There are many reasons why people chose to learn to dive; on top of the list is a desire to explore the underwater world and see the endless array of amazing marine life. Having been an avid diver and dive instructor for many years, I have seen my fair share of breathtaking pelagics and crazy macro critters and now I approach diving in a slightly unusual manner.
When I don my scuba equipment I do so as a means of escape. Descending beneath the oceans’ surface gives time to be alone with my thoughts, lost in a silent world where no one can really talk to you and nothing other than the occasional curious critter will bother you or plea for your attention. The silence is only broken by the periodic release of bubbles which when you listen can have a deeply calming meditative effect. You are suddenly reminded of the continuous cycle of breath that supports life. The slower and calmer you breathe, the more you relax and unwind.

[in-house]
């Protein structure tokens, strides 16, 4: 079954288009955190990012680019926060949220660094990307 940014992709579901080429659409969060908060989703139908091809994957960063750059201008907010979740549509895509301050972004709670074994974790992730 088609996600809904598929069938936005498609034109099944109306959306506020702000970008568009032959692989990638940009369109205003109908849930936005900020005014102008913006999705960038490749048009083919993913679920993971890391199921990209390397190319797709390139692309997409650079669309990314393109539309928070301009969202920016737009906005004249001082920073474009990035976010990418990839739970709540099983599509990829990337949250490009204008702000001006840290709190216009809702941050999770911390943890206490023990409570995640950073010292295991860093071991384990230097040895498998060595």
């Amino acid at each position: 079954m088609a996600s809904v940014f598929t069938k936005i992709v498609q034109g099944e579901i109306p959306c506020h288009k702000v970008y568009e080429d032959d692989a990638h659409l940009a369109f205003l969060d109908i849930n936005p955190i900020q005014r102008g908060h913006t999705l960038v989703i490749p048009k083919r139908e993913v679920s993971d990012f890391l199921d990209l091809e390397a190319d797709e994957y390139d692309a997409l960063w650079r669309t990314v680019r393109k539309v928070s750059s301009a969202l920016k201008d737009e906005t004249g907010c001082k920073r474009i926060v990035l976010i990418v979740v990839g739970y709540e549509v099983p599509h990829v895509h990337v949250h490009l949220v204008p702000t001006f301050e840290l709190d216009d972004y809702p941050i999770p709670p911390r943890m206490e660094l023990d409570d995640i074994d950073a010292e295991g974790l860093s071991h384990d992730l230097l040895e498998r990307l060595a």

Along with the meditative effects of listening to oneself breathe, is the feeling of being suspended in the middle of the water column. To experience perfect neutral buoyancy gives the sensation of weightlessness, bringing with it a sense of releasing any cares or worries, feel nothing but lightness and freedom. For a whole new approach to diving next time you roll backwards into the ocean, take a moment to hover motionless and calmly count your breaths. Let nothing distract or disturb you and you will be amazed at how relaxed you begin to feel.